Breaking down President Biden's first full day in office

By day's end, President Joe Biden had signed several executive actions, including on COVID-19 and immigration. Meanwhile, Donald Trump faces an impending impeachment trial. Experts discuss.
5:11 | 01/22/21

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Transcript for Breaking down President Biden's first full day in office
As the president signed a series of executive orders today, his predecessor awaited word on his senate impeachment trial. Earlier this evening I spoke with former Republican congresswoman Barbara Comstock and democratic strategist, Hillary Clinton's former national political director, Amanda Renteria. Thank you both. Barbara, on Fox News Wednesday, senator Lindsey graham had a strong warning for members of his party about loyalty to former president Donald Trump. Let's take a listen. I hope president trump understands that his legacy and his best future lies with the Republican party. I hope people in our party understand the party itself. If you're wanting to erase Donald Trump from the party, you're going to get erased. Strong words. Barbara, what's the message here for Republicans, do you think? I think the message is, we are going to have a politics, really Democrat and Republican, that's post-trump and post-pandemic, and we have a lot of new challenges, and I don't think we need to look to the past. Yesterday was about turning the page and a new administration, but also a new congress that has a lot of new faces, particularly a lot of new Republican faces. We have more women, we have more minority members. And I think we need to focus on that and the agenda that we want to get done for the American people, as well as how can we come together and work on things, covid relief, accelerating the vaccine, helping people who are in dire need? And we can't be about one person. That is over. We'll have impeachment, which I do support, but we also need to move on. Amanda, to the point about moving on, president Biden has continued to advance his agenda through executive orders, and has only appointed Democrats to this point thus far. After campaigning on a message of unity, is it risky for him not to extend an olive branch and include Republicans thus I don't think so. He is really selecting people, as you can tell, with bringing a lot of experience to the table. And who have been viewed as a little bit more moderate. In that sense, I think he has kept his promise to make sure that he is really building a cabinet that's reflective of the country and making sure to bring in a lot of different voices, and also really represent different geographies as well. So I think he's going to be okay here. When you look at his message that he has sent from the very first day of his campaign, he's always said, I am the president for all Americans. You heard that on the stage during his inauguration as well. He again hit that point that he really wants to reach out to everybody. And so long as his messages reflect that, his cabinet reflects that, his policies reflect that, he'll be just fine. I believe in that sincerity he has for bringing everyone together. Former majority leader Mitch Mcconnell has stated insurrection at the capitol was incited by president trump. Will enough Republicans get on board to convict in the senate trial? I think you saw ten Republicans, including Liz Cheney, the number three Republican in the house, do that. I think those ten members are really quality members. I think you're going to see more Republicans in the senate be open to it. I happen to think, if you bring -- if the managers do a good job, they should bring people like Mike pence in to testify about the things the president was asking him to do that were profoundly unconstitutional, anti-democratic, and illegal, in fact. All of those actions that were going on. The attorney general, Barr, has already spoken up about that these actions on January 6th were wrong. I think there will be others, say the Georgia officials who got those phone calls. I think we need to have that trial on the senate floor, and as governor Chris Christie, a good friend of Donald Trump's, said, if this isn't impeachable, what is? Amanda, how do you think the impeachment trial will play out, and will it distract from Biden's agenda in his first few weeks as president? I think you can do two things at once. And the senate has proven to be able to do that, so has congress. The reality is this is such an important happened. And I think you're going to see a different kind of trial here. I think it will be simple, it will be easy to understand. And I think it will send a message to friend and foe alike that nobody should ever think about attacking our capitol ever again. And I think that is a bipartisan message. We will see how it plays out. But an important one in order to really heal the country and get back together again, you've got to make sure people are held accountable. One of the important reasons of having the trial, having the conviction, is also the need to have the vote that Donald Trump cannot run again, but also that he will not get national security briefings and get those benefits of the presidency. This was essentially an assault of one branch of government against another. We've never seen that before. And it cannot stand. This is a conversation that will continue for some time, I would imagine. Thank you both. Thank you.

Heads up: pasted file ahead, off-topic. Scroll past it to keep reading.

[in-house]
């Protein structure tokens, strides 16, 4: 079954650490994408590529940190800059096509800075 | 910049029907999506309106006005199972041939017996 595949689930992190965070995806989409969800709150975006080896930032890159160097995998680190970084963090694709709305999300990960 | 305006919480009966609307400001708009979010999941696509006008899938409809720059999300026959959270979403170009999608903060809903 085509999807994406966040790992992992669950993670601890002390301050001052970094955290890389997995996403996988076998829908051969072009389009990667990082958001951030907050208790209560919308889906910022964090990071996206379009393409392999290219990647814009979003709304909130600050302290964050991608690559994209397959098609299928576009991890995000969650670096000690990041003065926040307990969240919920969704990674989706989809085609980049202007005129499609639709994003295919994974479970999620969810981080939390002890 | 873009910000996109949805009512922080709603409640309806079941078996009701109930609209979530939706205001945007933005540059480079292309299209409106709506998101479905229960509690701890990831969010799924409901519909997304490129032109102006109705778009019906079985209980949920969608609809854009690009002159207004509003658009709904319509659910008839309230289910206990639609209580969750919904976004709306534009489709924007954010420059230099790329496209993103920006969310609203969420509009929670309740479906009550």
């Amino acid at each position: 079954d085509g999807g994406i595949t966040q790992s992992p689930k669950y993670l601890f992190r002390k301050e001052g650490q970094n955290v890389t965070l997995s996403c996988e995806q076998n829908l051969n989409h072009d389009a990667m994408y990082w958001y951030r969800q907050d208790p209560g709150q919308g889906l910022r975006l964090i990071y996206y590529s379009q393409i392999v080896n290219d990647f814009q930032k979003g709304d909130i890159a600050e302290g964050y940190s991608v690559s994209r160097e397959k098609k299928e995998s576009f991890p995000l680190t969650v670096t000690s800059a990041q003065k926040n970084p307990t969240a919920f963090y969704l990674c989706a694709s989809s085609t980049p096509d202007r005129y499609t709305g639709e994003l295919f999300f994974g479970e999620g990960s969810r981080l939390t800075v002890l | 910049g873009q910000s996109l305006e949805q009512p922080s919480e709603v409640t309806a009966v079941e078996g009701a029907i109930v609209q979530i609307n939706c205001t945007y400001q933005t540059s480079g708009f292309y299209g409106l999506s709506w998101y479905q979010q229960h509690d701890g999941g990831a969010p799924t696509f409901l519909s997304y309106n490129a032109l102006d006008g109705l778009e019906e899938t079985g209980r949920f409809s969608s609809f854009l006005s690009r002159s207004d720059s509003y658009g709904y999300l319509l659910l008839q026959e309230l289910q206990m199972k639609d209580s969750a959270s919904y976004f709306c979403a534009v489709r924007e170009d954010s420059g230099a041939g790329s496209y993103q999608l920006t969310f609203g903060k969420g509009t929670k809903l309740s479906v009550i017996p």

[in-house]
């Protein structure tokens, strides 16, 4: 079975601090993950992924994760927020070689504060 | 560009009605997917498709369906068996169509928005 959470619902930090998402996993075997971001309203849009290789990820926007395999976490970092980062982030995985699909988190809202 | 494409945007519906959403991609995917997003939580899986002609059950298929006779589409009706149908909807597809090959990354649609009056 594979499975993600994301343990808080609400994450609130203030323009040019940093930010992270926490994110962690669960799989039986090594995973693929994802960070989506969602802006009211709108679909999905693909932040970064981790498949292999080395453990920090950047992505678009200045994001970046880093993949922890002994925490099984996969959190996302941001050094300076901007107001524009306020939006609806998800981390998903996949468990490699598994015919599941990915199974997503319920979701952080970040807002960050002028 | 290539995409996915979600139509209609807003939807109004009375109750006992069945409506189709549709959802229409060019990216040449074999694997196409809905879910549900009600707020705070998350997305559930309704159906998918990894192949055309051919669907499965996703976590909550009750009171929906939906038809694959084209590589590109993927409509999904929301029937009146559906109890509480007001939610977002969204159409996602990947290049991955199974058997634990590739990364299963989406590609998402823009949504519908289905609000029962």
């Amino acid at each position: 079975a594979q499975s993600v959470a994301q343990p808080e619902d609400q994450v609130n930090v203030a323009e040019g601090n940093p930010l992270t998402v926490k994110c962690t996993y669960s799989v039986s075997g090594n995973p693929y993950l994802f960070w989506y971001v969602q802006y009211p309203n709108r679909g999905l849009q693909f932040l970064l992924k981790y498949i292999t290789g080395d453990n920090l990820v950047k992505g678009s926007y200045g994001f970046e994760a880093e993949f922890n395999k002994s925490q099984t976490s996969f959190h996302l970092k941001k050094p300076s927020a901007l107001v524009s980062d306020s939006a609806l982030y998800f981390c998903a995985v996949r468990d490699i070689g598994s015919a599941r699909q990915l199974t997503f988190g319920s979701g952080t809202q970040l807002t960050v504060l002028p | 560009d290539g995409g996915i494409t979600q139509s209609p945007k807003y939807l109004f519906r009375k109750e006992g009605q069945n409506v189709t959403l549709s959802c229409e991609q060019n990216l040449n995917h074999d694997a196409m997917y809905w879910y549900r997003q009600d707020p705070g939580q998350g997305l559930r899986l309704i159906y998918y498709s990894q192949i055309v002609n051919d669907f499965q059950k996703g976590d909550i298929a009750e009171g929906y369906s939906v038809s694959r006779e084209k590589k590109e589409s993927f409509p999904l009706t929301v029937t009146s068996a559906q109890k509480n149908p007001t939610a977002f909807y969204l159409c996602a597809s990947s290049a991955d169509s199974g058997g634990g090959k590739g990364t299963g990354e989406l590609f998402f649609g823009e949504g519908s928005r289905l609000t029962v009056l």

This transcript has been automatically generated and may not be 100% accurate.

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